Co-op vows to repay £15.5m furlough cash it received during lockdown as its annual profits more than double to £77m – but it won’t hand back £66m business rates relief

  • Supermarket chain confirmed it will repay Government’s £15.5m for furlough
  • But they confirmed they would hold onto £66m it secured in business rates relief
  • News comes after company announced revenues increased by 5.5% to £11.5bn 
  • Co-op chief executive said move was still ‘in line with company’s ethics’

The Co-op has said it will repay the Government £15.5 million it received in furlough support during the height of the pandemic but stopped short of handing back the £66 million it secured in business rates relief.

It comes after more than £2 billion in rates relief was handed back to the state by other essential retailers who continued to trade during lockdown measures.

Asda announced it will hand back £340 million saved in business rates relief, Sainsbury’s said it would return £440million, while Tesco and Morrisons agreed to respectively return £585 million and £274 million.

Aldi also announced that they too will hand back around £100million saved in business rates relief – bringing the total across retailers to £1.7billion.

But the Co-op mutual announced that they would not be returning the business rate relief at the same time as it revealed its revenues increased by 5.5% to £11.5 billion during the year to January 2.

Meanwhile, it revealed that its profits after tax and discontinued items more than doubled to £77 million despite being hit by £84 million in pandemic-related costs.

Co-op chief executive Steve Murrells said he believed the move to hold onto the property tax relief was still ‘in line with our ethics’.

‘It was a decision supported by the board and our membership counsel,’ he said.

Co-op chief executive Steve Murrells (pictured) said he believed the move to hold onto £66 million it secured in business rates relief was still ‘in line with our ethics’ 

The Co-op has seen revenues jump during the pandemic (pictured: Store in Kentish Town, London)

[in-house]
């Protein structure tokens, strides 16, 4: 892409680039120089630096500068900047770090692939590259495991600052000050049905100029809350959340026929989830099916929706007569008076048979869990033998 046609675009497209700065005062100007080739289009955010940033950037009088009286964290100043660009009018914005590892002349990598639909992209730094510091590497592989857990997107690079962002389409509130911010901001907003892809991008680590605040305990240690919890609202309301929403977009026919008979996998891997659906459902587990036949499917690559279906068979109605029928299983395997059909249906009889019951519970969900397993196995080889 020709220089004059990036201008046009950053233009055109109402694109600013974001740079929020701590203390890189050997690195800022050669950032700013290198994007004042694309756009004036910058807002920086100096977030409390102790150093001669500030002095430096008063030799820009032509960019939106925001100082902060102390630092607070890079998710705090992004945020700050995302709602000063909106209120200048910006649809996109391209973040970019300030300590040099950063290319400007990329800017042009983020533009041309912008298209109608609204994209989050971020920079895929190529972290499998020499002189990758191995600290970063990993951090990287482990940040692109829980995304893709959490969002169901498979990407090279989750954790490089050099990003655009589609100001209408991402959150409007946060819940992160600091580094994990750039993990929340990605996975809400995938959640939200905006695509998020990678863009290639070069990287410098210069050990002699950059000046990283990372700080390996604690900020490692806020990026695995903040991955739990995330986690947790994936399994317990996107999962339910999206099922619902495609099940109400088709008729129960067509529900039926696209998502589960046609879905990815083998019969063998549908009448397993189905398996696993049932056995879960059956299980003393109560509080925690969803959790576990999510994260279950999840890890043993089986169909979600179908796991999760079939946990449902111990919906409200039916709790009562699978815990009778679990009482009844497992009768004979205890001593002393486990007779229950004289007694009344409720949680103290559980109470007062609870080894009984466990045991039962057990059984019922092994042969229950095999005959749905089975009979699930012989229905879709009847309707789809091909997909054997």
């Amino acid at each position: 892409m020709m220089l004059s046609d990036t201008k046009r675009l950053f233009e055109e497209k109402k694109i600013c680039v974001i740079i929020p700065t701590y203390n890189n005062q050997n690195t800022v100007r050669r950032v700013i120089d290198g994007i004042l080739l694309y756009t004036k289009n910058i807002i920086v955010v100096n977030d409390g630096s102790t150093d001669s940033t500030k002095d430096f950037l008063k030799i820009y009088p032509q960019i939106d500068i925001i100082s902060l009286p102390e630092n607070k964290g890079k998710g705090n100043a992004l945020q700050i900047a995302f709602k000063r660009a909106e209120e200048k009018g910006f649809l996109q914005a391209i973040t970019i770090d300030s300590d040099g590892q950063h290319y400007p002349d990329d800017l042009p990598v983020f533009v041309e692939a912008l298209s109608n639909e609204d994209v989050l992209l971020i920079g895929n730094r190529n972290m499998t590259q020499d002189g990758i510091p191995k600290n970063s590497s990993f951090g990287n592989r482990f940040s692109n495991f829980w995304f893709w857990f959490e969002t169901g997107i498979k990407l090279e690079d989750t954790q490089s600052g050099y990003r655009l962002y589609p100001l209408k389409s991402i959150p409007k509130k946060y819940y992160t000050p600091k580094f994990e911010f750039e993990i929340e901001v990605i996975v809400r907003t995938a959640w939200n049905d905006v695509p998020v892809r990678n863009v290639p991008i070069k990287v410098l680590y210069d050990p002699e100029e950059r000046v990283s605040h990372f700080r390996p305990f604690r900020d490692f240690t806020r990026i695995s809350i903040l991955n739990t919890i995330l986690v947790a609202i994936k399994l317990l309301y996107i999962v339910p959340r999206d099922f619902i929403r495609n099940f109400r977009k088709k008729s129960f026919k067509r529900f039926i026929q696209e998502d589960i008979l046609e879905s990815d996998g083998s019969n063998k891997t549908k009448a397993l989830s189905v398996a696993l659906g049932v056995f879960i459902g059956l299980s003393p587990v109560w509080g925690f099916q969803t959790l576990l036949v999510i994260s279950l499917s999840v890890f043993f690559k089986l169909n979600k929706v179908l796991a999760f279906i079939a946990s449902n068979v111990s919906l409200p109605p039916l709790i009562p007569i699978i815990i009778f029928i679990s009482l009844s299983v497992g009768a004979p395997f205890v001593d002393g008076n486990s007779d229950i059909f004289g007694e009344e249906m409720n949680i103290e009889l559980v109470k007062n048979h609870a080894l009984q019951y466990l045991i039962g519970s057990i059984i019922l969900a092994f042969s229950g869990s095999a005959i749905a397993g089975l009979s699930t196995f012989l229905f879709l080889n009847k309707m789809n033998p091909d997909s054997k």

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We are not a company who have paid out a dividend and we don’t have the access to capital markets as other so that relief was vital.

‘The furlough money was funding which we claimed for at the onset of the pandemic, and because that was money we actively claimed for we unanimously decided to return that.’

The UK’s five largest supermarkets have all repaid the rates relief, although rivals including M&S, Waitrose and Iceland have also held onto funds secured as part of the rates holiday.

Tesco was the first to reveal plans to hand back cash, saying it will return its £585 million rates holiday.

More than £1.7 billion in total has been pledged to be returned following similar commitments by Morrisons, Sainsbury’s, Aldi and Asda.

Retail analyst Richard Hyman sid that essential retailers will now be expected to follow their example.

What was the coronavirus business rate holiday? 

Rishi Sunak unveiled an astonishing £350billion rescue package in March 2020 to try to stave off economic disaster at the height of the coronavirus outbreak. 

Among the measures introduced by the Chancellor was a 12-month freeze on business rates. 

Under the freeze, businesses in the retail, hospitality and leisure sectors would not have to pay business rates for the 2020 to 2021 tax year, until March 2021.

Businesses were eligible if their property is a: 

  • Shop, restaurant, café, bar or pub,
  • Cinema or live music venue
  • Assembly or leisure property – for example, a sports club, a gym or a spa 
  • Hospitality property – for example, a hotel, a guest house or self-catering accommodation

‘I think one has to give a huge well done for Tesco for doing the right thing and sparking this knock-on effect,’ he said.